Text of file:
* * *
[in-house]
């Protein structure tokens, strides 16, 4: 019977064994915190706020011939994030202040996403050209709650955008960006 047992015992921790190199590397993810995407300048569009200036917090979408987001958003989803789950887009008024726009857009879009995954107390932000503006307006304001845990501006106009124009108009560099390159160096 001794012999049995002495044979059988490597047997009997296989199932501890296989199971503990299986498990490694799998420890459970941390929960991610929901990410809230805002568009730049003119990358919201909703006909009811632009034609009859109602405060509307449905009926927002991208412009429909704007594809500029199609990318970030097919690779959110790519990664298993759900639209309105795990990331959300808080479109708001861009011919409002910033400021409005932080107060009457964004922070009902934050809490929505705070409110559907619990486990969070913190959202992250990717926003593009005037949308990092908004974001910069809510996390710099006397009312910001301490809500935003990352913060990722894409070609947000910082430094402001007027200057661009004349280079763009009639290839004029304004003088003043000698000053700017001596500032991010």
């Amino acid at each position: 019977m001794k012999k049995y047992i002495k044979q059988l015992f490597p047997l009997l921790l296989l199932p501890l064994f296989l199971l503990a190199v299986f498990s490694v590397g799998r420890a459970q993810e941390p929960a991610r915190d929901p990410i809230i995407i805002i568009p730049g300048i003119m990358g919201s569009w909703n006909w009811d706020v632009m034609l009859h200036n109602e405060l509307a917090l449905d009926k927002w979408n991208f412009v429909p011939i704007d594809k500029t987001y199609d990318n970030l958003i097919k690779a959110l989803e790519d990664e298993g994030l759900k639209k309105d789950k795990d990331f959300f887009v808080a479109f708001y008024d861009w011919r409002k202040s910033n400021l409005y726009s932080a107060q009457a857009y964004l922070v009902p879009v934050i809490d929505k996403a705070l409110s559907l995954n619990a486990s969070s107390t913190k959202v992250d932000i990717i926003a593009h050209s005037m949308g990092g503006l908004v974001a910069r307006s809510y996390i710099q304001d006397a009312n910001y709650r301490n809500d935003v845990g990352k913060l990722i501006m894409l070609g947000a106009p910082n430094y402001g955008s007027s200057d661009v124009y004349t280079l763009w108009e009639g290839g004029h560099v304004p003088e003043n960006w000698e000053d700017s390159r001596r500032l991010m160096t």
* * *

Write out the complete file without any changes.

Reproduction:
[in-house]
């Protein structure tokens, strides 16, 4: 019977064994915190706020011939994030202040996403050209709650955008960006 047992015992921790190199590397993810995407300048569009200036917090979408987001958003989803789950887009008024726009857009879009995954107390932000503006307006304001845990501006106009124009108009560099390159160096 001794012999049995002495044979059988490597047997009997296989199932501890296989199971503990299986498990490694799998420890459970941390929960991610929901990410809230805002568009730049003119990358919201909703006909009811632009034609009859109602405060509307449905009926927002991208412009429909704007594809500029199609990318970030097919690779959110790519990664298993759900639209309105795990990331959300808080479109708001861009011919409002910033400021409005932080107060009457964004922070009902934050809490929505705070409110559907619990486990969070913190959202992250990717926003593009005037949308990092908004974001910069809510996390710099006397009312910001301490809500935003990352913060990722894409070609947000910082430094402001007027200057661009004349280079763009009639290839004029304004003088003043000698000053700017001596500032991010």
């Amino acid at each position: 019977m001794k012999k049995y047992i002495k044979q059988l015992f490597p047997l009997l921790l296989l199932p501890l064994f296989l199971l503990a190199v299986f498990s490694v590397g799998r420890a459970q993810e941390p929960a991610r915190d929901p990410i809230i995407i805002i568009p730049g300048i003119m990358g919201s569009w909703n006909w009811d706020v632009m034609l009859h200036n109602e405060l509307a917090l449905d009926k927002w979408n991208f412009v429909p011939i704007d594809k500029t987001y199609d990318n970030l958003i097919k690779a959110l989803e790519d990664e298993g994030l759900k639209k309105d789950k795990d990331f959300f887009v808080a479109f708001y008024d861009w011919r409002k202040s910033n400021l409005y726009s932080a107060q009457a857009y964004l922070v009902p879009v934050i809490d929505k996403a705070l409110s559907l995954n619990a486990s969070s107390t913190k959202v992250d932000i990717i926003a593009h050209s005037m949308g990092g503006l908004v974001a910069r307006s809510y996390i710099q304001d006397a009312n910001y709650r301490n809500d935003v845990g990352k913060l990722i501006m894409l070609g947000a106009p910082n430094y402001g955008s007027s200057d661009v124009y004349t280079l763009w108009e009639g290839g004029h560099v304004p003088e003043n960006w000698e000053d700017s390159r001596r500032l991010m160096t």